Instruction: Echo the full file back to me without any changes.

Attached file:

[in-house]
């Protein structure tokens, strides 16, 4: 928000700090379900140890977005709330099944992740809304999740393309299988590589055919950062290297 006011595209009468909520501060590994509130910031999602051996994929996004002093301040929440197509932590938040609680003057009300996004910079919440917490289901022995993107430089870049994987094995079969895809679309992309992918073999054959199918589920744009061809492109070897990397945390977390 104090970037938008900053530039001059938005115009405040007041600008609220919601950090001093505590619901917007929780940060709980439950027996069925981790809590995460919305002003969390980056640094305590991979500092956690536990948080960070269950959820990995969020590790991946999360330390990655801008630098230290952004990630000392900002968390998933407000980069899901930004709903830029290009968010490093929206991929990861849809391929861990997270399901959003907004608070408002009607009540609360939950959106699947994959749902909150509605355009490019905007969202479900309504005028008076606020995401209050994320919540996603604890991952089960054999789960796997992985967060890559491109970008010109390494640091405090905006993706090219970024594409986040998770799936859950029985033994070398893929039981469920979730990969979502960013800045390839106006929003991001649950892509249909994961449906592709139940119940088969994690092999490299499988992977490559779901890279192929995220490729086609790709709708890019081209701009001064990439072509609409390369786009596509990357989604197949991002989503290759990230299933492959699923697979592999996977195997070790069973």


[in-house]
């Protein structure tokens, strides 16, 4: 928000700090379900140890977005709330099944992740809304999740393309299988590589055919950062290297 006011595209009468909520501060590994509130910031999602051996994929996004002093301040929440197509932590938040609680003057009300996004910079919440917490289901022995993107430089870049994987094995079969895809679309992309992918073999054959199918589920744009061809492109070897990397945390977390 104090970037938008900053530039001059938005115009405040007041600008609220919601950090001093505590619901917007929780940060709980439950027996069925981790809590995460919305002003969390980056640094305590991979500092956690536990948080960070269950959820990995969020590790991946999360330390990655801008630098230290952004990630000392900002968390998933407000980069899901930004709903830029290009968010490093929206991929990861849809391929861990997270399901959003907004608070408002009607009540609360939950959106699947994959749902909150509605355009490019905007969202479900309504005028008076606020995401209050994320919540996603604890991952089960054999789960796997992985967060890559491109970008010109390494640091405090905006993706090219970024594409986040998770799936859950029985033994070398893929039981469920979730990969979502960013800045390839106006929003991001649950892509249909994961449906592709139940119940088969994690092999490299499988992977490559779901890279192929995220490729086609790709709708890019081209701009001064990439072509609409390369786009596509990357989604197949991002989503290759990230299933492959699923697979592999996977195997070790069973």